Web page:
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Main Street - The Lost Dream of Route 66

Photographs and Words by Edward Keating

Assigned by The New York Times Magazine to photograph Route 66 in May 2000, I continued on the project after the piece was published for another eleven years, documenting the road’s demise and the social conditions of those who were living out their lives on the lost highway. Contrary to the myth of Route 66 being a place of postcard fun and adventure, what I found on my trips across the ‘Mother Road’ was a road and a culture in distress. Besides a smattering of well-preserved motels, roadside amusements and a handful of nostalgic gift shops, the highway had devolved into little more than an access road to the larger and heavier interstates that often ran parallel. What was left in its wake, was decay and sadness, traces of another time, people just holding on, the end of an era. With a personal and family history with the road, I hoped to get an accurate snapshot of the remnants of America’s “Mother Road,” to preserve what I could for history before the wrecking ball of time completed its work.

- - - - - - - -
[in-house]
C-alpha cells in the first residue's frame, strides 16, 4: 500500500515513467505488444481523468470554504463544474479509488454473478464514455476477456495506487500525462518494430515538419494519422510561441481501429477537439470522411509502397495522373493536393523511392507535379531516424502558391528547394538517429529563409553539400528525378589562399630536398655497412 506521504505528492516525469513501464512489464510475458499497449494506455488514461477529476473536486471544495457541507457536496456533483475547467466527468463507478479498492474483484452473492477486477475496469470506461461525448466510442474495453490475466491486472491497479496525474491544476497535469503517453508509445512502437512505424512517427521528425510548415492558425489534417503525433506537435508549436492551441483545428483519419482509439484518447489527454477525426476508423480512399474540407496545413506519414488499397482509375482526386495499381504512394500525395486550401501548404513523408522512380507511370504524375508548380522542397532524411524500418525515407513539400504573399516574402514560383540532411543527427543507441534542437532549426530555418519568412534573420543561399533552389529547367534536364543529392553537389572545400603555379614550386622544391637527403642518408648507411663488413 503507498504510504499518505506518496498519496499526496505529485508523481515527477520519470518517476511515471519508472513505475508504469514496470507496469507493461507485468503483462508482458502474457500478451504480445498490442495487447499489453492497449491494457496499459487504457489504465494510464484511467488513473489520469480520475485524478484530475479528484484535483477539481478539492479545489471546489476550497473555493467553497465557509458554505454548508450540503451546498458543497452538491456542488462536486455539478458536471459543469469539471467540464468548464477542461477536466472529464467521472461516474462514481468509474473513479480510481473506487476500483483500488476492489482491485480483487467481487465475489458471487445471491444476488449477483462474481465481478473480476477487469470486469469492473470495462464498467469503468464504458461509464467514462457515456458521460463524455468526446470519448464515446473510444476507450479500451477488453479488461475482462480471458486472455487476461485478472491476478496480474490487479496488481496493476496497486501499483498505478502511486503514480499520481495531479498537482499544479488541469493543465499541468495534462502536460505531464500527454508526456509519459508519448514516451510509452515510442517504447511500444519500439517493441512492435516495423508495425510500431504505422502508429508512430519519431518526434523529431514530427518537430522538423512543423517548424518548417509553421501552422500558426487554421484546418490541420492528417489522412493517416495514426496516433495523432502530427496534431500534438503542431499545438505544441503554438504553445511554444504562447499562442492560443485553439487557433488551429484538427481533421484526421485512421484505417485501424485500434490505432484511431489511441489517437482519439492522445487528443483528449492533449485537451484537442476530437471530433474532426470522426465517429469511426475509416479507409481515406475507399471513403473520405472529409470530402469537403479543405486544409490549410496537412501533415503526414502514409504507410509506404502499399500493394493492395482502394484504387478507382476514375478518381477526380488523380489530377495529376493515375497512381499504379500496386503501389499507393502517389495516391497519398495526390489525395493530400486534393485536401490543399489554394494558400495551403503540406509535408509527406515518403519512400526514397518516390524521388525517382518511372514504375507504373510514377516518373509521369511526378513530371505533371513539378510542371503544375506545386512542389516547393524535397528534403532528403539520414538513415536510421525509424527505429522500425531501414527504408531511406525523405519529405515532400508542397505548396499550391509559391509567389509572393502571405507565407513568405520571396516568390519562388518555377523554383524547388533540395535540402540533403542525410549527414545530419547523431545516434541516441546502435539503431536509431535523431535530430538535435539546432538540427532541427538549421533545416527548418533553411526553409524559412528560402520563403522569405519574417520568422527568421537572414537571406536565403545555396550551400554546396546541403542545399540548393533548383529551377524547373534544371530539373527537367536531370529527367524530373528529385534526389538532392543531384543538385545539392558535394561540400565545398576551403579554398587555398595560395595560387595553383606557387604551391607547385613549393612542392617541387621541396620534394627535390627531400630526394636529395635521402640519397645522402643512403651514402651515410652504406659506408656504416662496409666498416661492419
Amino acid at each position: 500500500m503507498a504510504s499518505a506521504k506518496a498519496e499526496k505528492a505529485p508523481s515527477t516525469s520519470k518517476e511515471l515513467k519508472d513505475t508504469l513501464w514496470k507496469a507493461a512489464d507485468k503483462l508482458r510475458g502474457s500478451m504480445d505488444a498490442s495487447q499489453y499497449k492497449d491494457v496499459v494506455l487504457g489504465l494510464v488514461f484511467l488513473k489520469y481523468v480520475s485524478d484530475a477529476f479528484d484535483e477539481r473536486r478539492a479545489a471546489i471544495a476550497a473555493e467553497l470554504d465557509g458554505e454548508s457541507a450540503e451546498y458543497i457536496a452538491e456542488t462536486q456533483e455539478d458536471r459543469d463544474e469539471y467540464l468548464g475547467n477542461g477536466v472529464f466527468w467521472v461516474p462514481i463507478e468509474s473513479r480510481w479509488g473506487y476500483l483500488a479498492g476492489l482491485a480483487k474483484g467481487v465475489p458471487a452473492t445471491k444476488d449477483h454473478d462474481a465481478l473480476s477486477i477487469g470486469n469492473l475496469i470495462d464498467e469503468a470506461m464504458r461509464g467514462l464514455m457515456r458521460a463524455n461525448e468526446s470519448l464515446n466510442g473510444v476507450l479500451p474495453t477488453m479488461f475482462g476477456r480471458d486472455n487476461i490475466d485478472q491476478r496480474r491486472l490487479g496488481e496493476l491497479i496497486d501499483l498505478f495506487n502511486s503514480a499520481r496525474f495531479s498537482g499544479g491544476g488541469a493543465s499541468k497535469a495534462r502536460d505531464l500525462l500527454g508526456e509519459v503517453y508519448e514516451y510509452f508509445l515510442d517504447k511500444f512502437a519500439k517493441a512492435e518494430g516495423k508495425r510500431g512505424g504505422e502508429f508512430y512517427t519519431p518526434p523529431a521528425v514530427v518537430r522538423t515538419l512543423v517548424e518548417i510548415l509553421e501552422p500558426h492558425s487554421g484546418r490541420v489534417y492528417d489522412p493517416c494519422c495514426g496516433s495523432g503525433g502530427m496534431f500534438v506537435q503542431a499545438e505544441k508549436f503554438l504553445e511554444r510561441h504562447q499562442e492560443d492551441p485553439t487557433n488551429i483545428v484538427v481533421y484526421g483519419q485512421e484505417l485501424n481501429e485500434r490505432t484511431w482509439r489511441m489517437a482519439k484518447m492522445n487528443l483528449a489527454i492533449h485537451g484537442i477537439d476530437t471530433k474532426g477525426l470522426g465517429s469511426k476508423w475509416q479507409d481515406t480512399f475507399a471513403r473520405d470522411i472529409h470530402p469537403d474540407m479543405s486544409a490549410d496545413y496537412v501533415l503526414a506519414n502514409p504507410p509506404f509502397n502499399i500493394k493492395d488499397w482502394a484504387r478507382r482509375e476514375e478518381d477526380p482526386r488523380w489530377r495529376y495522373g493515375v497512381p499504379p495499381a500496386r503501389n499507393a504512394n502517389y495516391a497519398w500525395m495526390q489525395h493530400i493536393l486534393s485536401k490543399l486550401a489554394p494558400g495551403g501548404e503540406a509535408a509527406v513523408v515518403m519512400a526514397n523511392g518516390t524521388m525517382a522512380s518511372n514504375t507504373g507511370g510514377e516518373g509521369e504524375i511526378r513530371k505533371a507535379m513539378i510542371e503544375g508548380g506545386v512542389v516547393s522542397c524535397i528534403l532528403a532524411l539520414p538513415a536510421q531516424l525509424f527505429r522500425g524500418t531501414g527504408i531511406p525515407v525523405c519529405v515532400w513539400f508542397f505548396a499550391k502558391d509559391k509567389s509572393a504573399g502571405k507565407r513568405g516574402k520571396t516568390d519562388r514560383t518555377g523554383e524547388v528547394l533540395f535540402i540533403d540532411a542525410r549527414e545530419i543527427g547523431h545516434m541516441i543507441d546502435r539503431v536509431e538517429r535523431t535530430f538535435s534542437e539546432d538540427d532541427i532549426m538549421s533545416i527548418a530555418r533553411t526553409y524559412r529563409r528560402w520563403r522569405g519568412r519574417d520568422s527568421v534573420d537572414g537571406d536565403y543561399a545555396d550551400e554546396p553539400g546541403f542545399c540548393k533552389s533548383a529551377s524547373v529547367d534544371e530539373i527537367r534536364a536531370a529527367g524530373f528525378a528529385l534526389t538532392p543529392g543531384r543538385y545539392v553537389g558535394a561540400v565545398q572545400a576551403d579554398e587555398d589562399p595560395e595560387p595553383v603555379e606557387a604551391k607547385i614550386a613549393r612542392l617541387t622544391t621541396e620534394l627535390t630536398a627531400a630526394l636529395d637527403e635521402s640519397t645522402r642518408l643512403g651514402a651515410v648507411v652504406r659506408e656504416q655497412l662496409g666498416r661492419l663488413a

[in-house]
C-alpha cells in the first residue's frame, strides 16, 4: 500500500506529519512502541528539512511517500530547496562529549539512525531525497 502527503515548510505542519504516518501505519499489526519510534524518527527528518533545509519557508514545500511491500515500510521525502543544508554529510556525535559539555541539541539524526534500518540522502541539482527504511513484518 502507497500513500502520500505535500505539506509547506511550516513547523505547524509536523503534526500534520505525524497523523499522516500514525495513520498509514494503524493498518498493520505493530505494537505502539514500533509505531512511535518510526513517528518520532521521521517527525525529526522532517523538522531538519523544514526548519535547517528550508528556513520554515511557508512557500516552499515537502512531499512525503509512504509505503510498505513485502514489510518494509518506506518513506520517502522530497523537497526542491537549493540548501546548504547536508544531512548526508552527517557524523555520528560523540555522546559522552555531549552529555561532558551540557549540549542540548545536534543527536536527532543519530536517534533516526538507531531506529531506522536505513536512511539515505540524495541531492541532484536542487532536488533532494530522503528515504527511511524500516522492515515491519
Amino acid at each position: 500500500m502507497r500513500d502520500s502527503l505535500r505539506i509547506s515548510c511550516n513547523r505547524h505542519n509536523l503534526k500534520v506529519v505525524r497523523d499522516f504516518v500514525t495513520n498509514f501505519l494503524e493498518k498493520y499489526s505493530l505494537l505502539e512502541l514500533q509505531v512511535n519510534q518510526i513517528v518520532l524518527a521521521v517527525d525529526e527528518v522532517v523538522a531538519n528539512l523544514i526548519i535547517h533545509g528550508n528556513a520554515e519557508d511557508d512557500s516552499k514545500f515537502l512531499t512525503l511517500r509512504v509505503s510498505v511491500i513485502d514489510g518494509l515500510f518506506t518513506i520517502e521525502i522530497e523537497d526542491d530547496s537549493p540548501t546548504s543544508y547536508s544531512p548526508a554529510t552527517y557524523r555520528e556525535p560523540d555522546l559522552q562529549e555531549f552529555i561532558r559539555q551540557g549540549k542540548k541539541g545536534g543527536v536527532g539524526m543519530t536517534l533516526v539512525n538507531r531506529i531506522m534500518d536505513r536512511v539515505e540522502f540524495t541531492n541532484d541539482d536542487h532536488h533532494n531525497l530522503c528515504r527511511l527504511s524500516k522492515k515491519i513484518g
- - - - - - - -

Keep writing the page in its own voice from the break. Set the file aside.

— Edward Keating

Munger Moss Motel, Lebanon, Missouri. 2007.

Shamrock, Texas: Nearly extinct in most parts of the country, old-style garages still serve owners of older model cars in parts of Texas and the southwest. 2003.

Tucumcari, NM: A woman with not much to do, waits for the local pawn shop to open. There is little pedestrain traffic along most of Route 66. 2005.

A woman waits alone for a bus on the western approach to St. Louis. 2005.

Amish girls buying supplies at KOA campground on the outskirts of St. Louis, Missouri. 2000.

A slow day on a slow road in rural Missouri. Two friends try to rent from selling junk. Asked how often they hold their sale, the fellow on the right replied, “Every day.” 2000.

Winslow, Arizona: A nonagenarian, African American man leaning against side of his house posing for a photo. On my next trip through Winslow I stopped by to say hello and learned he had passed away six months earlier. 2003.

Flagstaff, Arizona. 2000.

Holbrook, Arizona. 2002.

Newberg, Missouri. 2003.

Holbrook, Arizona. 2002.


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